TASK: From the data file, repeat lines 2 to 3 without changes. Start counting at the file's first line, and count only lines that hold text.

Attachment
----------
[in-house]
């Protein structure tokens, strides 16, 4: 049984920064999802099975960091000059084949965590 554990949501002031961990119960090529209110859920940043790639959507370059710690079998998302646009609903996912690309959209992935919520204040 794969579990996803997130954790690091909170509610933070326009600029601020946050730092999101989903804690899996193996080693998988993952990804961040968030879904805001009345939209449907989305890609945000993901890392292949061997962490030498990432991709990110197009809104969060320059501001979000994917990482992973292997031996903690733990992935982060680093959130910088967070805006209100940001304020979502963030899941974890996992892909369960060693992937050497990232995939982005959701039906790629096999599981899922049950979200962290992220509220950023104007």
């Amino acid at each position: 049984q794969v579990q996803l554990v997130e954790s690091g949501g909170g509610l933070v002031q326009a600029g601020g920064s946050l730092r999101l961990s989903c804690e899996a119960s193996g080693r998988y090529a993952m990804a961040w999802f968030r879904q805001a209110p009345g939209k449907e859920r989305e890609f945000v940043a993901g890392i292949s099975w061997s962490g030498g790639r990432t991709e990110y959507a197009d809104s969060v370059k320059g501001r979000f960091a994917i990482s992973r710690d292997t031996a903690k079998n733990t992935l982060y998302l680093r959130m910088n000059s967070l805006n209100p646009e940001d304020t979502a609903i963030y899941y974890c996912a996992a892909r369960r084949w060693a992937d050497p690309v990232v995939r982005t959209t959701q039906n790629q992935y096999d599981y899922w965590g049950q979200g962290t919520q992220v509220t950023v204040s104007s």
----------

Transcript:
């Protein structure tokens, strides 16, 4: 049984920064999802099975960091000059084949965590 554990949501002031961990119960090529209110859920940043790639959507370059710690079998998302646009609903996912690309959209992935919520204040 794969579990996803997130954790690091909170509610933070326009600029601020946050730092999101989903804690899996193996080693998988993952990804961040968030879904805001009345939209449907989305890609945000993901890392292949061997962490030498990432991709990110197009809104969060320059501001979000994917990482992973292997031996903690733990992935982060680093959130910088967070805006209100940001304020979502963030899941974890996992892909369960060693992937050497990232995939982005959701039906790629096999599981899922049950979200962290992220509220950023104007």
């Amino acid at each position: 049984q794969v579990q996803l554990v997130e954790s690091g949501g909170g509610l933070v002031q326009a600029g601020g920064s946050l730092r999101l961990s989903c804690e899996a119960s193996g080693r998988y090529a993952m990804a961040w999802f968030r879904q805001a209110p009345g939209k449907e859920r989305e890609f945000v940043a993901g890392i292949s099975w061997s962490g030498g790639r990432t991709e990110y959507a197009d809104s969060v370059k320059g501001r979000f960091a994917i990482s992973r710690d292997t031996a903690k079998n733990t992935l982060y998302l680093r959130m910088n000059s967070l805006n209100p646009e940001d304020t979502a609903i963030y899941y974890c996912a996992a892909r369960r084949w060693a992937d050497p690309v990232v995939r982005t959209t959701q039906n790629q992935y096999d599981y899922w965590g049950q979200g962290t919520q992220v509220t950023v204040s104007s």